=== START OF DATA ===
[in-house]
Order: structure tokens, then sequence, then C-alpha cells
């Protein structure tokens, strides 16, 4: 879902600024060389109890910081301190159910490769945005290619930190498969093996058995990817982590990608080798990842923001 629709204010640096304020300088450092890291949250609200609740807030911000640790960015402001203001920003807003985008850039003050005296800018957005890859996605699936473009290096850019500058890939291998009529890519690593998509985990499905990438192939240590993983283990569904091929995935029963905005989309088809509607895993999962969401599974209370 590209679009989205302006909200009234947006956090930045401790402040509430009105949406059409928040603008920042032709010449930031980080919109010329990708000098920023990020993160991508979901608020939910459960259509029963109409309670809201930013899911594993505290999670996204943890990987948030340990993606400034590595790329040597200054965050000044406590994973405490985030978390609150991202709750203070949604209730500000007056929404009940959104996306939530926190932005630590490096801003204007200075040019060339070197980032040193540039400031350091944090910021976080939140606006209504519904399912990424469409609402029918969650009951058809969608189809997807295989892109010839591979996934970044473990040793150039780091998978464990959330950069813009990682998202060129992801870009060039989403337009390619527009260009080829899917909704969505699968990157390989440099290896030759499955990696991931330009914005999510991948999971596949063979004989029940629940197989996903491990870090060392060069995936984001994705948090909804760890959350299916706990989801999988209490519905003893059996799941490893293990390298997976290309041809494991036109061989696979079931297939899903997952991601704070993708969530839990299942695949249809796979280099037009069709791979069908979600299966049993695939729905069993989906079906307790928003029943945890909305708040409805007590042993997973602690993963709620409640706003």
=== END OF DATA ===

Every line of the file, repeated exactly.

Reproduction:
[in-house]
Order: structure tokens, then sequence, then C-alpha cells
């Protein structure tokens, strides 16, 4: 879902600024060389109890910081301190159910490769945005290619930190498969093996058995990817982590990608080798990842923001 629709204010640096304020300088450092890291949250609200609740807030911000640790960015402001203001920003807003985008850039003050005296800018957005890859996605699936473009290096850019500058890939291998009529890519690593998509985990499905990438192939240590993983283990569904091929995935029963905005989309088809509607895993999962969401599974209370 590209679009989205302006909200009234947006956090930045401790402040509430009105949406059409928040603008920042032709010449930031980080919109010329990708000098920023990020993160991508979901608020939910459960259509029963109409309670809201930013899911594993505290999670996204943890990987948030340990993606400034590595790329040597200054965050000044406590994973405490985030978390609150991202709750203070949604209730500000007056929404009940959104996306939530926190932005630590490096801003204007200075040019060339070197980032040193540039400031350091944090910021976080939140606006209504519904399912990424469409609402029918969650009951058809969608189809997807295989892109010839591979996934970044473990040793150039780091998978464990959330950069813009990682998202060129992801870009060039989403337009390619527009260009080829899917909704969505699968990157390989440099290896030759499955990696991931330009914005999510991948999971596949063979004989029940629940197989996903491990870090060392060069995936984001994705948090909804760890959350299916706990989801999988209490519905003893059996799941490893293990390298997976290309041809494991036109061989696979079931297939899903997952991601704070993708969530839990299942695949249809796979280099037009069709791979069908979600299966049993695939729905069993989906079906307790928003029943945890909305708040409805007590042993997973602690993963709620409640706003």